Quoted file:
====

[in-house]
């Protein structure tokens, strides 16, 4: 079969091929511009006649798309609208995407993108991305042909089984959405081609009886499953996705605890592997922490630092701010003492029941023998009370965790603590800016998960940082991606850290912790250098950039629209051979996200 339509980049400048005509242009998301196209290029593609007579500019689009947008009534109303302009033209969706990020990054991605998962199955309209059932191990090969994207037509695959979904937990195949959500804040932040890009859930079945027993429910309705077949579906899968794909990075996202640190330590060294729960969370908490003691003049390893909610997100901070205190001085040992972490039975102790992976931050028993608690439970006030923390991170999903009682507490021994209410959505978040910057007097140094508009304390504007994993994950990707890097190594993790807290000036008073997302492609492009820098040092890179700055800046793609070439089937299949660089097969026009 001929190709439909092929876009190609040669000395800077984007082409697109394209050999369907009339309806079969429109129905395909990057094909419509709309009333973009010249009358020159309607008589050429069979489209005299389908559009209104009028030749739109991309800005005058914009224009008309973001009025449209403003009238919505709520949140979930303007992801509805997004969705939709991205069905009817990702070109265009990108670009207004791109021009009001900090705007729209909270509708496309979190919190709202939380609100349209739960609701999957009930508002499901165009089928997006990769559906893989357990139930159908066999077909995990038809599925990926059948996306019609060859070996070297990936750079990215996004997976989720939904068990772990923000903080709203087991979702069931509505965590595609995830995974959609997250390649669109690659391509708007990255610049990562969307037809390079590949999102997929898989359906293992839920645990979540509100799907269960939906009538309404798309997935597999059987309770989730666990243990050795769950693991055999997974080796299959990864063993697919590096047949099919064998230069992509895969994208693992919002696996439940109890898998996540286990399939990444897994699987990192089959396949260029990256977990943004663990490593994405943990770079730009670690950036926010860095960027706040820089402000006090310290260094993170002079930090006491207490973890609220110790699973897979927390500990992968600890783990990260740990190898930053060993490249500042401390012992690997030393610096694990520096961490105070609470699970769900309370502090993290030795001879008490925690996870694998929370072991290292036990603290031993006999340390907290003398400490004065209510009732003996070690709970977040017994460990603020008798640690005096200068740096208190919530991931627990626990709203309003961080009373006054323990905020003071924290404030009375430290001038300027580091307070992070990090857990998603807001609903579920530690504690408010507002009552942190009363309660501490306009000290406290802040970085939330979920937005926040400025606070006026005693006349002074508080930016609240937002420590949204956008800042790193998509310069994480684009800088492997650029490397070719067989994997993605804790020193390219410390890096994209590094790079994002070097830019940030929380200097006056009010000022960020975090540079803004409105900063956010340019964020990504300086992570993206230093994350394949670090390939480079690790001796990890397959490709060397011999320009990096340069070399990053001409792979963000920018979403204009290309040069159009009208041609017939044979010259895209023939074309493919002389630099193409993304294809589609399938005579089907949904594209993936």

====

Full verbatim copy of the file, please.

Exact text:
[in-house]
């Protein structure tokens, strides 16, 4: 079969091929511009006649798309609208995407993108991305042909089984959405081609009886499953996705605890592997922490630092701010003492029941023998009370965790603590800016998960940082991606850290912790250098950039629209051979996200 339509980049400048005509242009998301196209290029593609007579500019689009947008009534109303302009033209969706990020990054991605998962199955309209059932191990090969994207037509695959979904937990195949959500804040932040890009859930079945027993429910309705077949579906899968794909990075996202640190330590060294729960969370908490003691003049390893909610997100901070205190001085040992972490039975102790992976931050028993608690439970006030923390991170999903009682507490021994209410959505978040910057007097140094508009304390504007994993994950990707890097190594993790807290000036008073997302492609492009820098040092890179700055800046793609070439089937299949660089097969026009 001929190709439909092929876009190609040669000395800077984007082409697109394209050999369907009339309806079969429109129905395909990057094909419509709309009333973009010249009358020159309607008589050429069979489209005299389908559009209104009028030749739109991309800005005058914009224009008309973001009025449209403003009238919505709520949140979930303007992801509805997004969705939709991205069905009817990702070109265009990108670009207004791109021009009001900090705007729209909270509708496309979190919190709202939380609100349209739960609701999957009930508002499901165009089928997006990769559906893989357990139930159908066999077909995990038809599925990926059948996306019609060859070996070297990936750079990215996004997976989720939904068990772990923000903080709203087991979702069931509505965590595609995830995974959609997250390649669109690659391509708007990255610049990562969307037809390079590949999102997929898989359906293992839920645990979540509100799907269960939906009538309404798309997935597999059987309770989730666990243990050795769950693991055999997974080796299959990864063993697919590096047949099919064998230069992509895969994208693992919002696996439940109890898998996540286990399939990444897994699987990192089959396949260029990256977990943004663990490593994405943990770079730009670690950036926010860095960027706040820089402000006090310290260094993170002079930090006491207490973890609220110790699973897979927390500990992968600890783990990260740990190898930053060993490249500042401390012992690997030393610096694990520096961490105070609470699970769900309370502090993290030795001879008490925690996870694998929370072991290292036990603290031993006999340390907290003398400490004065209510009732003996070690709970977040017994460990603020008798640690005096200068740096208190919530991931627990626990709203309003961080009373006054323990905020003071924290404030009375430290001038300027580091307070992070990090857990998603807001609903579920530690504690408010507002009552942190009363309660501490306009000290406290802040970085939330979920937005926040400025606070006026005693006349002074508080930016609240937002420590949204956008800042790193998509310069994480684009800088492997650029490397070719067989994997993605804790020193390219410390890096994209590094790079994002070097830019940030929380200097006056009010000022960020975090540079803004409105900063956010340019964020990504300086992570993206230093994350394949670090390939480079690790001796990890397959490709060397011999320009990096340069070399990053001409792979963000920018979403204009290309040069159009009208041609017939044979010259895209023939074309493919002389630099193409993304294809589609399938005579089907949904594209993936």